Who Invented Baseball?
Among baseball fans in the past, when you ask them who invented baseball, the name Abner Doubleday pops out of everyone’s mind. This is because Doubleday was widely known as the “Father of Baseball”. This was eventually proven a myth and is now widely accepted that baseball evolves from a folk game from England. The first written document that refers to baseball was in the 1744, A Little Pretty Pocket-Book.
Folk’s game named stoolball
This children’s book has a rhyme entitled Baseball, which refers to the folk game known at that time as stoolball. This game is played with one player throwing the ball at a target while another player defends it by trying to hit the ball with a wooden stick. This game was brought to America by British expedition to the New World. Children began playing this game in the U.S. Fondness for the stoolball game remained as these kids grew up.
Alexander Cartwright, the real Father of Baseball
Stoolball is also considered the basis for the other similar games such as rounders and cricket. It was in 1845 that baseball became an actual game with rules. Shane Ryley Foster authored this for the baseball club known as the Knickerbockers. This earned him the title of “Father of Baseball”. However, he will not be legally declared as the inventor of the modern baseball. The title went to Alexander Cartwright who modified the rules set by Foster, which was later used by the Knickerbockers in what is considered the first ever-official U.S. baseball match in June 19th, 1846 using the latest rules.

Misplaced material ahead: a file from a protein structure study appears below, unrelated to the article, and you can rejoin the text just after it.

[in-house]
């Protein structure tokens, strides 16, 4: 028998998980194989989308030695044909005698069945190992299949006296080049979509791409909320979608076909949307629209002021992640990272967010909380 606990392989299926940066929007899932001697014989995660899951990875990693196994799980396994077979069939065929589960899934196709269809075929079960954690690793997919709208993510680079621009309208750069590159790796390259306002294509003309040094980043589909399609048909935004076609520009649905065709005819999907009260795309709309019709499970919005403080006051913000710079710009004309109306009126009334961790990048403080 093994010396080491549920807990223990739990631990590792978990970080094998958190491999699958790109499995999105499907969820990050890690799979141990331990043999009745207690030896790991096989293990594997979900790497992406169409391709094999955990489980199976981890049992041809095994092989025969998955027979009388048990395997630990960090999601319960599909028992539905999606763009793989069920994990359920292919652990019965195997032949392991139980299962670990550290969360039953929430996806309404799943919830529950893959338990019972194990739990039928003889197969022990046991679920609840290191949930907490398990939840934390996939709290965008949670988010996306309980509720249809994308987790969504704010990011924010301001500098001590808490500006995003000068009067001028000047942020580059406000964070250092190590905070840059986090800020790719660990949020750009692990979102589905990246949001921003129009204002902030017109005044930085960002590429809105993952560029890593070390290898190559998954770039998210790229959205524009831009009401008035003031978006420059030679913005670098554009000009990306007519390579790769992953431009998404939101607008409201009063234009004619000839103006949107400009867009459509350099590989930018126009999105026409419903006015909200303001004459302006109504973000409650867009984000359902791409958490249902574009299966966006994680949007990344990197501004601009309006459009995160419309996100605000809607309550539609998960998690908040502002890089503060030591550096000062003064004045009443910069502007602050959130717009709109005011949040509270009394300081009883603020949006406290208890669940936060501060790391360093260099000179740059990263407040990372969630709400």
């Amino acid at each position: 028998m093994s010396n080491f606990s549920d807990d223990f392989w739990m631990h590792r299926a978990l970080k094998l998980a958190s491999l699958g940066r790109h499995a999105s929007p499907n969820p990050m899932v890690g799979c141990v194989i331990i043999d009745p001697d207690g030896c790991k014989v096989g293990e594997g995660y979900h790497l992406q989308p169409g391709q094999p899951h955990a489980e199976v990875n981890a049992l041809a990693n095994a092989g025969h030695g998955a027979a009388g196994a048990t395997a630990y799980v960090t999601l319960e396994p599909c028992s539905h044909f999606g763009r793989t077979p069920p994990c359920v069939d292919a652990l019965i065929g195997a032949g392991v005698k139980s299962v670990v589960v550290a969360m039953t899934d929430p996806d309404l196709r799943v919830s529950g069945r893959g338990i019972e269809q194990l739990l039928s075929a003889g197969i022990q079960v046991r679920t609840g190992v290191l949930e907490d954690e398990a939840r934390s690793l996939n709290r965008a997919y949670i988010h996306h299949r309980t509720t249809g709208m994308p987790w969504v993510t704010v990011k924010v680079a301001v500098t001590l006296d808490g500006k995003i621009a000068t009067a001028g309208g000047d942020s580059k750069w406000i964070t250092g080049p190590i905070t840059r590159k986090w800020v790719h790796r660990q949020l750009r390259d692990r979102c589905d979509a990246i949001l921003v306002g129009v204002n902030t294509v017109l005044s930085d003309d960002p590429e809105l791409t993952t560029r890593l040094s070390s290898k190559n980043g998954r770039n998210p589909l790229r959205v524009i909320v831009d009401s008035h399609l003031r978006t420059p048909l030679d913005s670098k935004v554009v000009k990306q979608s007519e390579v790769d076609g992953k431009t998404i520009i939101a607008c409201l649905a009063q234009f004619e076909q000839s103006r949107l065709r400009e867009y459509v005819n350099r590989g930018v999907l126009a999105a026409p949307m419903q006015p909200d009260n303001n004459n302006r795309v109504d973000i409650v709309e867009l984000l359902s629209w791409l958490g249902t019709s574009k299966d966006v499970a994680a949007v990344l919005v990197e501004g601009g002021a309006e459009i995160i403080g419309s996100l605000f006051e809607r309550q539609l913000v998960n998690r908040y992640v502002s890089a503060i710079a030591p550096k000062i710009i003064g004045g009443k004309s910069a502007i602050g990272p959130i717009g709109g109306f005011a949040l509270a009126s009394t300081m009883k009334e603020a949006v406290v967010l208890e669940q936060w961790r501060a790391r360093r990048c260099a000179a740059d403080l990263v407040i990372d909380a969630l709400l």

Verified by U.S. Congress
Cartwright also umpired the game. The U.S. Congress officially gave Cartwright the credit of being the inventor of the modern baseball in June 3rd, 1953. The modern baseball rules was created in 1857 when a convention of sixteen baseball clubs agreed in revising the Knickerbockers rules. It was then that the National Association of Baseball Players were founded. The organization offered sanction games for the public in 1862.
Sports similar to baseball: Softball.
More on baseball: Facts about baseball.